Unprecedented standoff at LAC needed quick response: Naravane
Developments along the Line of Actual Control (LAC) in Ladakh added to challenges faced by the Indian military on the “active and disputed borders” in the western and eastern fronts, army chief, Gen MM Naravane, said on Thursday.
The “unprecedented” military standoff with China required an immediate response and large-scale mobilisation of resources at a time when the country was grappling with the Covid-19 pandemic, he said, while addressing the annual session of the PHD Chamber Of Commerce and Industry (PHDCCI).
Naravane, who spoke on the theme “Resilient India”, outlined the role played by the military in countering the pandemic and the current focus on indigenisation in acquiring advanced hardware and weaponry. He called for doing away with the “L1 system” of awarding defence contracts to the lowest bidder to ensure India gets access to advanced technology.
Without naming China, Naravane highlighted the challenges posed by the standoff on the LAC, which began in May last year and resulted in the death of 20 Indian soldiers and four Chinese troops during a clash at Galwan Valley, the first such fatalities since 1975.
“Developments along the Line of Actual Control in eastern Ladakh added to the ongoing legacy challenges on our active and disputed borders on the western and eastern front. The unprecedented developments necessitated large-scale resource mobilisation, orchestration of forces and immediate response, all this in a Covid-infested environment,” he said.
This was done as the military reinforced the government’s efforts in tackling the health crisis. “Because of our peculiar environment of contested borders and an ongoing proxy war in the hinterland, the Indian Army is in active operations throughout the year, safeguarding the territorial integrity and sovereignty of our nation,” he said.
The pandemic was a “unique and unprecedented” challenge and the air force carried out massive evacuation operations for citizens stranded in countries such as China, Iran and Kuwait while ferrying tonnes of medical supplies. The navy launched Operation Samudra Setu to transport food and medical supplies while evacuating thousands of stranded Indians from neighbouring countries. Rapid response medical teams were deployed to several countries.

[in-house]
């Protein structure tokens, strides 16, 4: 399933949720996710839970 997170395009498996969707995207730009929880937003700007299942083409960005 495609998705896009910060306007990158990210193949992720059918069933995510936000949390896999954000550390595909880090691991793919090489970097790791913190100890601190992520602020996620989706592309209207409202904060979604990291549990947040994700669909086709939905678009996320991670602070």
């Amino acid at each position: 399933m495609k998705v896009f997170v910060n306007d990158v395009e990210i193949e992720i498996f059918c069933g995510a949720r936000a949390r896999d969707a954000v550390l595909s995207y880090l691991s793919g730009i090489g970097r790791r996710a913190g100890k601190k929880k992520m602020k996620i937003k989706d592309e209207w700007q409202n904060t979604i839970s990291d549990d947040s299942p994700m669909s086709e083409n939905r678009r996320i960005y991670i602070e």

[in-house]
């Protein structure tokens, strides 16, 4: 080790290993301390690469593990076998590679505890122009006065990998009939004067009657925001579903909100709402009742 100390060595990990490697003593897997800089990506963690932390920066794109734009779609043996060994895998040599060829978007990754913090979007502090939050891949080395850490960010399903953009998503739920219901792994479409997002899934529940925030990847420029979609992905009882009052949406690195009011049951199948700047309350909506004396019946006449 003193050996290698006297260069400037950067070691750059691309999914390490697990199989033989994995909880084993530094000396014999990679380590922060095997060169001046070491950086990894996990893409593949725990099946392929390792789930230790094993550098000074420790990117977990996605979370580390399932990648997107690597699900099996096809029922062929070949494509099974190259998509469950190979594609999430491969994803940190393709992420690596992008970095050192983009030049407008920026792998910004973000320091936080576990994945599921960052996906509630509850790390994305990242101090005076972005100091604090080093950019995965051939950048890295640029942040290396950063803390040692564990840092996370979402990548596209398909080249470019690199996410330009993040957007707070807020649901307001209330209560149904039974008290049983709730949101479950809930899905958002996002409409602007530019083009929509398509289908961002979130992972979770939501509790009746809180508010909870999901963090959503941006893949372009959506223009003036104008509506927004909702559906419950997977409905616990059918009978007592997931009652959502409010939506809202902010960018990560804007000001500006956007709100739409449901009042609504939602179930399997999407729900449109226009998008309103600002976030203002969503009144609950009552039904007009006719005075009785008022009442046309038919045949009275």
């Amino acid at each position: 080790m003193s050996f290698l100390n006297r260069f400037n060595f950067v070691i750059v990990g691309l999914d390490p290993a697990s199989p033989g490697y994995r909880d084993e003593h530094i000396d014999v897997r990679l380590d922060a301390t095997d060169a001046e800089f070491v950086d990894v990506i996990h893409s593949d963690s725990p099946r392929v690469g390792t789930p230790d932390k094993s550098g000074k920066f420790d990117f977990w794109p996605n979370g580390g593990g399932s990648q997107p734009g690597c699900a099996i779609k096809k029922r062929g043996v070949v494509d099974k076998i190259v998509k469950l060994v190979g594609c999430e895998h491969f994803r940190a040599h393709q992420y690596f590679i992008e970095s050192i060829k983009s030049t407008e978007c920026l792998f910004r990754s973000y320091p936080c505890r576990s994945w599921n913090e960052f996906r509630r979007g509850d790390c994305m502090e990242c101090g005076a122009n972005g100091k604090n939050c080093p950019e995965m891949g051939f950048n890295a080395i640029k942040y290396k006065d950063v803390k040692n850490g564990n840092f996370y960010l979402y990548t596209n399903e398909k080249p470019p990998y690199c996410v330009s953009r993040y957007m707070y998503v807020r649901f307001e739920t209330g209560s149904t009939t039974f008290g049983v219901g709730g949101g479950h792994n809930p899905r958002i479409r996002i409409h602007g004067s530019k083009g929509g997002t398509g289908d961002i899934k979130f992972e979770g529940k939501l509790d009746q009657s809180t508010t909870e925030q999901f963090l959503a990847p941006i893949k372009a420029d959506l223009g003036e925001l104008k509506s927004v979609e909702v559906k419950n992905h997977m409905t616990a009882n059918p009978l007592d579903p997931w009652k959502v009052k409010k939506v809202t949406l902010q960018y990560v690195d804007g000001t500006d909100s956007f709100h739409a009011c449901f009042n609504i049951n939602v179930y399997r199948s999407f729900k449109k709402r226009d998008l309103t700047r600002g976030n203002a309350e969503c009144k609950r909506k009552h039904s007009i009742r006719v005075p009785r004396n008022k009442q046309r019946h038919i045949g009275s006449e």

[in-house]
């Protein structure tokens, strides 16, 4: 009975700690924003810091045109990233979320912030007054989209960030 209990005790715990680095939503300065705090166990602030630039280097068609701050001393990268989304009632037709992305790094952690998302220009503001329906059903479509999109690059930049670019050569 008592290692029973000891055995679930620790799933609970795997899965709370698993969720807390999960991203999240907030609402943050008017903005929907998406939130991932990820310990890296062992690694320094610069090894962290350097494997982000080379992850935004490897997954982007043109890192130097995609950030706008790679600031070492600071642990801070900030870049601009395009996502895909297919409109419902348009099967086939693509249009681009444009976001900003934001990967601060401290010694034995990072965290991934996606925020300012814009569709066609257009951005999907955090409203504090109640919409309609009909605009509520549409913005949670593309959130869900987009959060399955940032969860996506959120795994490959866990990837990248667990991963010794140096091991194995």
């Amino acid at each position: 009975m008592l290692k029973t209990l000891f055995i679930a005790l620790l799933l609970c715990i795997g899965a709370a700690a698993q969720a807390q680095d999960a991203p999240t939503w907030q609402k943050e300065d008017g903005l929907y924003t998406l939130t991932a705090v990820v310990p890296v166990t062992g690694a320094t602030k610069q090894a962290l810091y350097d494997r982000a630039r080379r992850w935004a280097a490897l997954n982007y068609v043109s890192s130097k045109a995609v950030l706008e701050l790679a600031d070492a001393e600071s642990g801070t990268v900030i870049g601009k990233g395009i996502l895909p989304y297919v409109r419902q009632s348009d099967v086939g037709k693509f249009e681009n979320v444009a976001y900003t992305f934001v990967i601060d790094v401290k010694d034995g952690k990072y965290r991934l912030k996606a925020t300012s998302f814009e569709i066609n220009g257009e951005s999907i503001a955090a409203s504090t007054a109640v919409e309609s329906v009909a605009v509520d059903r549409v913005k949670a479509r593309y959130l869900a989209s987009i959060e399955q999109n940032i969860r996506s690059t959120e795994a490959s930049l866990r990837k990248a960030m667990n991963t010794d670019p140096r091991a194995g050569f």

Under Operation Namaste, the army established a large number of hospitals across the country. Nineteen exclusively Covid-19 hospitals and military hospitals were opened to all, and testing labs of the armed forces accounted for an increased load by working round the clock. The military also set up quarantine facilities at Manesar, Mumbai, Chennai, Bhopal, Hyderabad and other cities.
During the second wave of infections, air and naval assets airlifted oxygen cylinders, generators and concentrators, cryogenic containers and medical supplies from countries such as Australia, Germany, the UK, the UAE and Israel. Special military trains were used to send medical resources to hotspots and army technicians repaired dysfunctional oxygen plants in government and private hospitals, Naravane said.
Pointing to the mantra “reform or perish”, Naravane said the pandemic led to transformational changes across the world. “Disrupted supply chains, unreasonable price escalation and opportunistic resource denials by some greedy nations have reinforced the vision of Atmanirbharta (self reliance),” he said.
“The danger that our long-drawn procurement processes and bureaucratic speed-breakers would prevent us from acquiring cutting edge technology is a real one. Much work has been done in bringing about systemic changes with the aim of ease of doing business...There are still archaic rules and processes that defy logic and are at variance to modern best practices,” he added.
Naravane said processes in the defence industrial sector that “are out of sync with contemporary times and our future vision must be ruthlessly shed for modern best-practices”. He added, “The L1 system is one such legacy of the colonial era that has lost its relevance in a system that is pushing for indigenisation. After all, why should merely price dictate our choice, when the money is destined to be pumped back into the domestic economy? It’s time we looked at quality and transited to a T1 system, more in tune with our capability development aspirations.” L1 refers to the lowest price and T1, the best technical specification.
As part of efforts to promote domestic industry, the army has awarded contracts worth more than Rs16,000 crore to Indian firms in recent months. At the same time, development and prosperity are closely linked to security, and a safe environment is a must for investments to flow in, he said.
The emergency powers under DFPDS-2020 (delegation of financial powers to defence services) invoked in June last year and extended till August resulted in 113 contracts for procuring critical ammunition, armament, vehicles, spares and special mountaineering equipment worth almost ₹9,000 crore. Another 68 contracts for capital procurement worth ₹6,500 crore were inked, and savings of about ₹1,700 crore were made due to diligence and financial prudence of the emergency empowered committee at the service headquarters.